Did you see the Jupiter-Venus conjunction last night or tonight? Me neither; last night I got sidetracked and tonight cloud cover sent me to the sidelines. The lead image? Bookstall, Jemaa el-Fnaa Square, Marrakech, September 2014.
After some doubts emerged briefly yesterday, Sunday’s yes/no referendum will be taking place. That’s now clear after last night’s late hour offer by Greek PM Alexis Tsipras was rejected by European creditors without consideration. ““Before a referendum, as planned, is carried out, we won’t negotiate on anything new at all,” German Chancellor Angela Merkel said.
Greeks are largely split on the referendum, which will decide whether voters want to accept the austere terms of the EU bailout (a yes vote) or reject them (no vote), with opinion now edging towards the former due at least in part to the European Central Bank’s cut of emergency funding which led to the closure of banks and withdrawal limits on Monday. From GreekReporter:
Conducted by the ProRata institute and published in the EfSyn, the poll showed that before the banks closed 57 per cent of people would vote ‘no’ to reject the troika’s proposals, but after the banks closed this dropped to 46 per cent.
To be clear, austerity hasn’t done much for the Greek economy over the last five years. Time:
When Greece first accepted austerity in exchange for a bailout in 2010, its creditors badly underestimated the damage it would do to the Greek economy. The country’s GDP wound up shrinking by a quarter over the next five years, creating a recession that has been deeper and more protracted than the U.S. Great Depression. Unemployment also rose to a peak of around 28% in February, with half of young people now jobless in Greece.
With a promise of more of the same, don’t expect too many smiling faces at the polls on Sunday.
Introducing XKEYSCORE, the NSA’s self-proclaimed “widest reaching” spying system
The NSA’s XKEYSCORE program, first revealed by The Guardian, sweeps up countless people’s Internet searches, emails, documents, usernames and passwords, and other private communications. XKEYSCORE is fed a constant flow of Internet traffic from fiber optic cables that make up the backbone of the world’s communication network, among other sources, for processing. As of 2008, the surveillance system boasted approximately 150 field sites in the United States, Mexico, Brazil, United Kingdom, Spain, Russia, Nigeria, Somalia, Pakistan, Japan, Australia, as well as many other countries, consisting of over 700 servers.
These servers store “full-take data” at the collection sites — meaning that they captured all of the traffic collected — and, as of 2009, stored content for 3 to 5 days and metadata for 30 to 45 days. NSA documents indicate that tens of billions of records are stored in its database. “It is a fully distributed processing and query system that runs on machines around the world,” an NSA briefing on XKEYSCORE says. “At field sites, XKEYSCORE can run on multiple computers that gives it the ability to scale in both processing power and storage.”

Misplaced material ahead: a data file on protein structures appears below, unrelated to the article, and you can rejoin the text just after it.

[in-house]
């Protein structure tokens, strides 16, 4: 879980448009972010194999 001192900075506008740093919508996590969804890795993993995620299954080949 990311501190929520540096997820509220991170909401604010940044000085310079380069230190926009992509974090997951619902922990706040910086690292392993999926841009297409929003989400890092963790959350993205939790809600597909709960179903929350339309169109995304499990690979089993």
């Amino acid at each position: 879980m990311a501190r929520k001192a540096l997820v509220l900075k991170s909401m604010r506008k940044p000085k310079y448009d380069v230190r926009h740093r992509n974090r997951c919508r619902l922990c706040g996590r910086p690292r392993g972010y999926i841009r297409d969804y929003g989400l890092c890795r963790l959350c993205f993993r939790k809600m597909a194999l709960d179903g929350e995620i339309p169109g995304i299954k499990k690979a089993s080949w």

The reach and potency of XKEYSCORE as a surveillance instrument is astonishing. The Guardian report noted that NSA itself refers to the program as its “widest reaching” system. In February of this year, The Intercept reported that NSA and GCHQ hacked into the internal network of Gemalto, the world’s largest provider of cell phone SIM cards, in order to steal millions of encryption keys used to protect the privacy of cell phone communication. XKEYSCORE played a vital role in the spies’ hacking by providing government hackers access to the email accounts of Gemalto employees.
Numerous key NSA partners, including Canada, New Zealand and the U.K., have access to the mass surveillance databases of XKEYSCORE. In March, the New Zealand Herald, in partnership with The Intercept, revealed that the New Zealand government used XKEYSCORE to spy on candidates for the position of World Trade Organization director general and also members of the Solomon Islands government.
The documents, provided by NSA whistleblower Edward Snowden, are dated up to 2013.
The Nation’s John Nichols on Patti Smith’s Summer of Rebellion, currently on show at just about every music festival in Europe:
“This is protest music. But it is protest with a fierce edge that seamlessly weaves a new politics into a rich legacy of rock-and-roll rebellion. Smith is not preaching to the converted, nor is she mouthing talking points. She’s doing something altogether different, and altogether more important: She is celebrating a connection between music and movements that is swaggering and confident and more than ready to declare—as Smith does—that “we’re gonna change the fucking world!”
She’ll be in Ljubljana on August 2. Unfortunately I won’t be.
The park, which covers 72,000 hectares in the country’s northwest, was inscribed as a heritage site in 1994, was put on the danger list in 2009 at the request of the Colombian government to assist with its protection.
The decision was announced at the 39th session of the World Heritage Committee currently under way in Bonn.